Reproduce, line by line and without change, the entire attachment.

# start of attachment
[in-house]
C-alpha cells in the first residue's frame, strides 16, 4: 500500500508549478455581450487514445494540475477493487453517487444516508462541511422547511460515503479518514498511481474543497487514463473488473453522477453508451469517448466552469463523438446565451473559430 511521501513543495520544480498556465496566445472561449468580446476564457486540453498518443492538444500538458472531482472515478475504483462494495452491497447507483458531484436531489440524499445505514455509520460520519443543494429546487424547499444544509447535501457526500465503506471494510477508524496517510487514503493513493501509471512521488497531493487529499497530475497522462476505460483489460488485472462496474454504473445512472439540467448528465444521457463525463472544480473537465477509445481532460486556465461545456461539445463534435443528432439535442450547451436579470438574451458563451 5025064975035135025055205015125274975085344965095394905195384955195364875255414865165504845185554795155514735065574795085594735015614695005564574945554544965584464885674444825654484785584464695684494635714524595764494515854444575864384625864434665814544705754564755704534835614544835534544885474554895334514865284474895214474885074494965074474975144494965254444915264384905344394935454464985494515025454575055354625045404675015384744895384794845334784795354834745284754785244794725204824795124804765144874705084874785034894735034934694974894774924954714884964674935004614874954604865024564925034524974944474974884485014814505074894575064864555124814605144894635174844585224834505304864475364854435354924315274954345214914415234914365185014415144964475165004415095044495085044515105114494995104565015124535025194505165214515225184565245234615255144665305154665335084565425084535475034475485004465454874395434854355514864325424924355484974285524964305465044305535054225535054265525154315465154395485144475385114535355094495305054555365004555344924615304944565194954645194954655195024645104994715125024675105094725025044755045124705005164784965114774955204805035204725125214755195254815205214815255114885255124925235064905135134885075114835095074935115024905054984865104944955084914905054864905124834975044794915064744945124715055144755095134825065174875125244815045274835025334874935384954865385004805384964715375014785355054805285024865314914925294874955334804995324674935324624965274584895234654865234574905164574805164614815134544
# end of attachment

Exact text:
[in-house]
C-alpha cells in the first residue's frame, strides 16, 4: 500500500508549478455581450487514445494540475477493487453517487444516508462541511422547511460515503479518514498511481474543497487514463473488473453522477453508451469517448466552469463523438446565451473559430 511521501513543495520544480498556465496566445472561449468580446476564457486540453498518443492538444500538458472531482472515478475504483462494495452491497447507483458531484436531489440524499445505514455509520460520519443543494429546487424547499444544509447535501457526500465503506471494510477508524496517510487514503493513493501509471512521488497531493487529499497530475497522462476505460483489460488485472462496474454504473445512472439540467448528465444521457463525463472544480473537465477509445481532460486556465461545456461539445463534435443528432439535442450547451436579470438574451458563451 5025064975035135025055205015125274975085344965095394905195384955195364875255414865165504845185554795155514735065574795085594735015614695005564574945554544965584464885674444825654484785584464695684494635714524595764494515854444575864384625864434665814544705754564755704534835614544835534544885474554895334514865284474895214474885074494965074474975144494965254444915264384905344394935454464985494515025454575055354625045404675015384744895384794845334784795354834745284754785244794725204824795124804765144874705084874785034894735034934694974894774924954714884964674935004614874954604865024564925034524974944474974884485014814505074894575064864555124814605144894635174844585224834505304864475364854435354924315274954345214914415234914365185014415144964475165004415095044495085044515105114494995104565015124535025194505165214515225184565245234615255144665305154665335084565425084535475034475485004465454874395434854355514864325424924355484974285524964305465044305535054225535054265525154315465154395485144475385114535355094495305054555365004555344924615304944565194954645194954655195024645104994715125024675105094725025044755045124705005164784965114774955204805035204725125214755195254815205214815255114885255124925235064905135134885075114835095074935115024905054984865104944955084914905054864905124834975044794915064744945124715055144755095134825065174875125244815045274835025334874935384954865385004805384964715375014785355054805285024865314914925294874955334804995324674935324624965274584895234654865234574905164574805164614815134544